Professor of Economics, Brown University
April 26, 2018
Speaker: Brian Knight, Professor of Economics, Brown University
Date: Thursday, April 26, 2018
Time: 5:30 PM
Place: 103 Barnard Hall
Title: How do Voters Cope with Media Bias?
Sponsoring department: Agricultural Economics & Economics
The media has become increasingly biased in its coverage of politics. Drawing upon evidence from three different continents, Knight will argue that voters are surprisingly sophisticated in responding to media bias. In the United States, readers account for the editorial slant of newspapers when presented with endorsements of candidates in Presidential elections. In Italy, television viewers re-sort across news programs following a shift in the ideological position of the main public channel. And, in Venezuela, television viewership responds quickly to the airing of government propaganda. By discounting biased information and changing media consumption patterns, these voter responses significantly limit the political influence of media bias and government propaganda.
About the speaker:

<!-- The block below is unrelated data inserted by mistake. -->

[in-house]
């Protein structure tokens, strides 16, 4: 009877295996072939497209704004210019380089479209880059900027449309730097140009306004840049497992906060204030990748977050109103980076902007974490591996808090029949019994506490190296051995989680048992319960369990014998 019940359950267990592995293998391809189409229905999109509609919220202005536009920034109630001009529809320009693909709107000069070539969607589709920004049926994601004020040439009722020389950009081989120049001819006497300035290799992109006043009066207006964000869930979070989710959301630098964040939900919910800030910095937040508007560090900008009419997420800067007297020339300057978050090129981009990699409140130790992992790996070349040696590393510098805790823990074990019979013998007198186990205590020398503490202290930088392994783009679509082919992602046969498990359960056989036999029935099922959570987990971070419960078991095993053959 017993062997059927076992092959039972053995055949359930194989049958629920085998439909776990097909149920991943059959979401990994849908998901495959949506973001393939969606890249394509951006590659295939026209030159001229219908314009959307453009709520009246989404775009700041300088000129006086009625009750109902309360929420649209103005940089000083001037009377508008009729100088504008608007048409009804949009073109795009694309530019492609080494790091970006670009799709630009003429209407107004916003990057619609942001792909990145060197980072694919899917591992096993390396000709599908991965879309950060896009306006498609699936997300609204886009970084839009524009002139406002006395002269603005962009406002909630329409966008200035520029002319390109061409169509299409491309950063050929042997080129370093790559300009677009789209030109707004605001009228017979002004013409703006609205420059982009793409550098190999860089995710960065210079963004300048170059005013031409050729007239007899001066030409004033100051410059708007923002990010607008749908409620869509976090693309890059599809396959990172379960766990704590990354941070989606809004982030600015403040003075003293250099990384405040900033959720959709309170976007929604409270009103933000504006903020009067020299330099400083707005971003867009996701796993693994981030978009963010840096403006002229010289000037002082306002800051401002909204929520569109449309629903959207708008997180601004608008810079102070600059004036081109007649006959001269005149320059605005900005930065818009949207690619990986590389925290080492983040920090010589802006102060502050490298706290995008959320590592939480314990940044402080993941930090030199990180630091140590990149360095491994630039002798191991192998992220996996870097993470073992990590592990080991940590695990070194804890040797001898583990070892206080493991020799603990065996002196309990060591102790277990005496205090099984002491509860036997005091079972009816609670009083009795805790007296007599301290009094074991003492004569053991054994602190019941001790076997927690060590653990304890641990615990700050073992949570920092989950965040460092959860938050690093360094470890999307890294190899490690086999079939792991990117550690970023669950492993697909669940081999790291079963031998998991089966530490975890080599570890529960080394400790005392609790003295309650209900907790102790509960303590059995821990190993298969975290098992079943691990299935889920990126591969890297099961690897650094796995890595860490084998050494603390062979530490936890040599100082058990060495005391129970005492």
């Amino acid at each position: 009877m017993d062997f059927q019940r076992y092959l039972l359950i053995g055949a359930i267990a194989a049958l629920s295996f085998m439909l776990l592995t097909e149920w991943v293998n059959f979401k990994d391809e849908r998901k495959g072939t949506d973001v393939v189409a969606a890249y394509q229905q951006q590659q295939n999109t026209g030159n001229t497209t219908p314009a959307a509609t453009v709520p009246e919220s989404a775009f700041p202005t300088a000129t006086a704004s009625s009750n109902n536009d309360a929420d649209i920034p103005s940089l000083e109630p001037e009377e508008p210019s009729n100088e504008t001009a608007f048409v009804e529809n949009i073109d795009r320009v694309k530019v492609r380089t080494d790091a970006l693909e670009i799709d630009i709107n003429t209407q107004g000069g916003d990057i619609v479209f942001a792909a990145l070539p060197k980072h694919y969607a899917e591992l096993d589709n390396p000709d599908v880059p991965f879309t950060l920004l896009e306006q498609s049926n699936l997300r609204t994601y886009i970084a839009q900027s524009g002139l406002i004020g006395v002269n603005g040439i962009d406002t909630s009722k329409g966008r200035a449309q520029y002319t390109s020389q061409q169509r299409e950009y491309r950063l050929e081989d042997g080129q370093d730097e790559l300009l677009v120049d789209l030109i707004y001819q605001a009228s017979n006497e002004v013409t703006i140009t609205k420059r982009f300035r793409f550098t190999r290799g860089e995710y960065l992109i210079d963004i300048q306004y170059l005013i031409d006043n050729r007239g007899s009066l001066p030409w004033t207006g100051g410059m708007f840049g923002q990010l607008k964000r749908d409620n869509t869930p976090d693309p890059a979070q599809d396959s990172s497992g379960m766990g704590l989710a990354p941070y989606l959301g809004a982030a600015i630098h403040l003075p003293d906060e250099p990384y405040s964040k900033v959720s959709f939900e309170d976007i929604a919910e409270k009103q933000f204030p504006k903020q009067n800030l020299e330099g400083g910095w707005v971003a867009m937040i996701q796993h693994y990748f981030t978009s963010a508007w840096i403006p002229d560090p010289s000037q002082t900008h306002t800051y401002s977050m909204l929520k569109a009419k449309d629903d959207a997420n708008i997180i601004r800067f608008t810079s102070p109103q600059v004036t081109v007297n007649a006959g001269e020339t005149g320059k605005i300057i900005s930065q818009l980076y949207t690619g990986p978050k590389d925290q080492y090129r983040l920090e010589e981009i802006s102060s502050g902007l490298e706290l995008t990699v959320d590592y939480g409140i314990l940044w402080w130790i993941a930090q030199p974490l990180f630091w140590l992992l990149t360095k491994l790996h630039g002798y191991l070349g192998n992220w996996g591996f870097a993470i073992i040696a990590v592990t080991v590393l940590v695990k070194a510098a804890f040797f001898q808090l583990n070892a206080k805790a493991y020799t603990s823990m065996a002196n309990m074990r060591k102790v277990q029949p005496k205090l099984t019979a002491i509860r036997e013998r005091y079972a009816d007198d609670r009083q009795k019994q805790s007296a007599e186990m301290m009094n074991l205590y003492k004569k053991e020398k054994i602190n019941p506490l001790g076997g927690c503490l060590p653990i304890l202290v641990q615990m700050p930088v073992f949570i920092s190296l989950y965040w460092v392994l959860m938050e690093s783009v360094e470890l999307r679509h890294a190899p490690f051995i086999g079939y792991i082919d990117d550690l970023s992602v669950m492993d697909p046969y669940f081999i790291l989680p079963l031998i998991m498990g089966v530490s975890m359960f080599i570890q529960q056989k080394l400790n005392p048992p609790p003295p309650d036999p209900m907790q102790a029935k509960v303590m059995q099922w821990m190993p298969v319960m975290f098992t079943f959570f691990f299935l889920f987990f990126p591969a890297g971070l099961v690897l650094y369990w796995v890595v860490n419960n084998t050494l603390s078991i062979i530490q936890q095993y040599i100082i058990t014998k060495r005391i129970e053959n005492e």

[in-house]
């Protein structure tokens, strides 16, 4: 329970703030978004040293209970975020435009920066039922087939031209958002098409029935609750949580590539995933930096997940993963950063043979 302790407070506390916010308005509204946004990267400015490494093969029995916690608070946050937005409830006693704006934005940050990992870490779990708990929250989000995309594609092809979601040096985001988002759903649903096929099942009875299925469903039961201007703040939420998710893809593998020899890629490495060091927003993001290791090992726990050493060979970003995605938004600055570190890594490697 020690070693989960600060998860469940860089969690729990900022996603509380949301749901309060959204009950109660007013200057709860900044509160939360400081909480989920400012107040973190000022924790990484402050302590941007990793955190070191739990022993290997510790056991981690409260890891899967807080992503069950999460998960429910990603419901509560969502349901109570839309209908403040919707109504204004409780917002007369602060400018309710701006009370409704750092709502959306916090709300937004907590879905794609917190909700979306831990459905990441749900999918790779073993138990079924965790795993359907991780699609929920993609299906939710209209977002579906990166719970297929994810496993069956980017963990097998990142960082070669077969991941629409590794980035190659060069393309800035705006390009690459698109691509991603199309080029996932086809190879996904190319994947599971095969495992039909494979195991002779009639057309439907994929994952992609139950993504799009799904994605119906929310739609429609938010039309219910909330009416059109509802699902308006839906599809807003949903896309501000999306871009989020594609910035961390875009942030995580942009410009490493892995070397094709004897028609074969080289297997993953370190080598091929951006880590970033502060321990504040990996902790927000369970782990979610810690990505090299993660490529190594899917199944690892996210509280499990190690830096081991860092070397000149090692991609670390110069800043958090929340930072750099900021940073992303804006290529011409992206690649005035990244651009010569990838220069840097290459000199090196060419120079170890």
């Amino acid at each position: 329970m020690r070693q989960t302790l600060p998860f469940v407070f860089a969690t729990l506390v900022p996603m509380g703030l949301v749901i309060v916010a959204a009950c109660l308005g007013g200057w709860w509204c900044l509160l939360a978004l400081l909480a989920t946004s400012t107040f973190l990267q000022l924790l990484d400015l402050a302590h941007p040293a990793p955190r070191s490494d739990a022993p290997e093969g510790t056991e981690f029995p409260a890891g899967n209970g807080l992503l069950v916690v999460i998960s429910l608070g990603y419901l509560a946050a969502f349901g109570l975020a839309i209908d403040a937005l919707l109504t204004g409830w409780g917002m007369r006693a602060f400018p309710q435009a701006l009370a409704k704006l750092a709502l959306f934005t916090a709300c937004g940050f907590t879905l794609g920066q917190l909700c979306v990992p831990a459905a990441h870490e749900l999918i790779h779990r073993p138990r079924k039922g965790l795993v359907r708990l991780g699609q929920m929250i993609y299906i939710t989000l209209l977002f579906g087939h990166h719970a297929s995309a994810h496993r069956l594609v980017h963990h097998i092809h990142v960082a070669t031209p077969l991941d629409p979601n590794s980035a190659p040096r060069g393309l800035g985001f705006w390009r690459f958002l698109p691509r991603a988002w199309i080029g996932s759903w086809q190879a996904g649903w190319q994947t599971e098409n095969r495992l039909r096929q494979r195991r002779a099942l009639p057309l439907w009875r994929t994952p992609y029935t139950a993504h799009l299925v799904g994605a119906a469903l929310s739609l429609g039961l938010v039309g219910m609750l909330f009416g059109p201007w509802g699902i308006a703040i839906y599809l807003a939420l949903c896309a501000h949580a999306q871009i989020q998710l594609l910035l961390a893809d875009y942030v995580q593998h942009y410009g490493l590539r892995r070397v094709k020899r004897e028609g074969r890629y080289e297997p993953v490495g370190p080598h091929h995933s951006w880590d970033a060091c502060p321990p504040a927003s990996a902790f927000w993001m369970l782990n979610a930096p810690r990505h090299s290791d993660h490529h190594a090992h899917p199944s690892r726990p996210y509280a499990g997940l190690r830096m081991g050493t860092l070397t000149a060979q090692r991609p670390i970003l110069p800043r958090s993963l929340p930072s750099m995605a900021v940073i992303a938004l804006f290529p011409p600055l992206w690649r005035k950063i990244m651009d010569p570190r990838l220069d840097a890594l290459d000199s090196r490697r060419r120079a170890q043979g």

Brian Knight is a professor of economics at Brown University and a research associate at the National Bureau of Economic Research. He previously worked as an economist in the Division of Research and Statistics at the Federal Reserve Board and has held visiting faculty positions at Yale University and Harvard University. He received his Ph.D. in 2000 from the University of Wisconsin-Madison and his B.S. in 1992 from Miami University. Research interests include political economy, fiscal federalism and local public finance. His research has been published in American Economic Review, Quarterly Journal of Economics, Journal of Political Economy, Review of Economic Studies, Review of Economics and Statistics, Journal of the European Economic Association, Economic Journal, International Economic Review, American Economic Journal: Economic Policy, American Economic Journal: Applied Economics and Journal of Public Economics. He has served as a co-editor for the Journal of Public Economics and on the editorial boards at the American Economic Review, American Economic Journal: Economic Policy and the National Tax Journal.